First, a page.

Garajonay - Can the Laurisilva preserve the Canary Island La Gomera from desertification?

Botany | Biodiversity | Climate Change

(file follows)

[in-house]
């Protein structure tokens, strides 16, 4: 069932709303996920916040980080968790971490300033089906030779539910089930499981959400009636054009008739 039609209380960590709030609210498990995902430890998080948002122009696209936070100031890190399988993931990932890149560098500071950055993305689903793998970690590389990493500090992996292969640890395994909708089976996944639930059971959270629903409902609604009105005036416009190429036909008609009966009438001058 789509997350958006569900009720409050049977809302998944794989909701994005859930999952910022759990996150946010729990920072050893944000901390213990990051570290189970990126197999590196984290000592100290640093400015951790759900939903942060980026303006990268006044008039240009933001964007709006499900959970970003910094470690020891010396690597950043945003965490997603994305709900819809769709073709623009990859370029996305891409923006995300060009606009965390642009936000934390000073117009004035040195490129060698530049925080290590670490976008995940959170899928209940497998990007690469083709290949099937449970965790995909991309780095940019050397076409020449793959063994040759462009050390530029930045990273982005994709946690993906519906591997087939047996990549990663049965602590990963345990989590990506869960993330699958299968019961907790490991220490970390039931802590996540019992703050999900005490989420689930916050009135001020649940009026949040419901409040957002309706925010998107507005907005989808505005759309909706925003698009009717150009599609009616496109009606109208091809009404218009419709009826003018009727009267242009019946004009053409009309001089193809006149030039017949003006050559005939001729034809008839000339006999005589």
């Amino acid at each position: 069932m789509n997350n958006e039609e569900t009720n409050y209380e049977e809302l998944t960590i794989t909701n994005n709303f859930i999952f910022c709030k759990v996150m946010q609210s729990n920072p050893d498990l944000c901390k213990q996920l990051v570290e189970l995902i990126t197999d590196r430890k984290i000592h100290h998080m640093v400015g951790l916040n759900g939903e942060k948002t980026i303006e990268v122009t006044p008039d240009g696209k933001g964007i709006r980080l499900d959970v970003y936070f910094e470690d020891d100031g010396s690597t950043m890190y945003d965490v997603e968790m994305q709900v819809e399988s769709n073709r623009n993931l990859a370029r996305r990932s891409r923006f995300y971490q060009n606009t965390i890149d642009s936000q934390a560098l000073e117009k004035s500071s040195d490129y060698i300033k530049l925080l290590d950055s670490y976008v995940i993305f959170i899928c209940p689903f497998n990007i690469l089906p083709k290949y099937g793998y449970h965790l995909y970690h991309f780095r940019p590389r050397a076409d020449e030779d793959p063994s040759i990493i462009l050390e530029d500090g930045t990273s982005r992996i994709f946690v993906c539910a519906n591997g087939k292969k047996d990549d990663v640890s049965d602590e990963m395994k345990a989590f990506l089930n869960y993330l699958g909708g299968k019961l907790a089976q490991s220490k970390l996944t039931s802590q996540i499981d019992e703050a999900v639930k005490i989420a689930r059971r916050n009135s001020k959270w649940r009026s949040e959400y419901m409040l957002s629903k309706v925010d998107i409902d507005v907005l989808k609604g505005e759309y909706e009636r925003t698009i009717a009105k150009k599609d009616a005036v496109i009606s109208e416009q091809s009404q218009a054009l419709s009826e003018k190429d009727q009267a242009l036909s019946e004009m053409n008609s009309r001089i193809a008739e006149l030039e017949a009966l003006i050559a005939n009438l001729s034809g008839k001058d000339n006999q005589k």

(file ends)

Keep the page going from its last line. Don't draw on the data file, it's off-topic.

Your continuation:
Doris Elster, doris.elster@uni-bremen.de | 28/03/12 | Bremen, Germany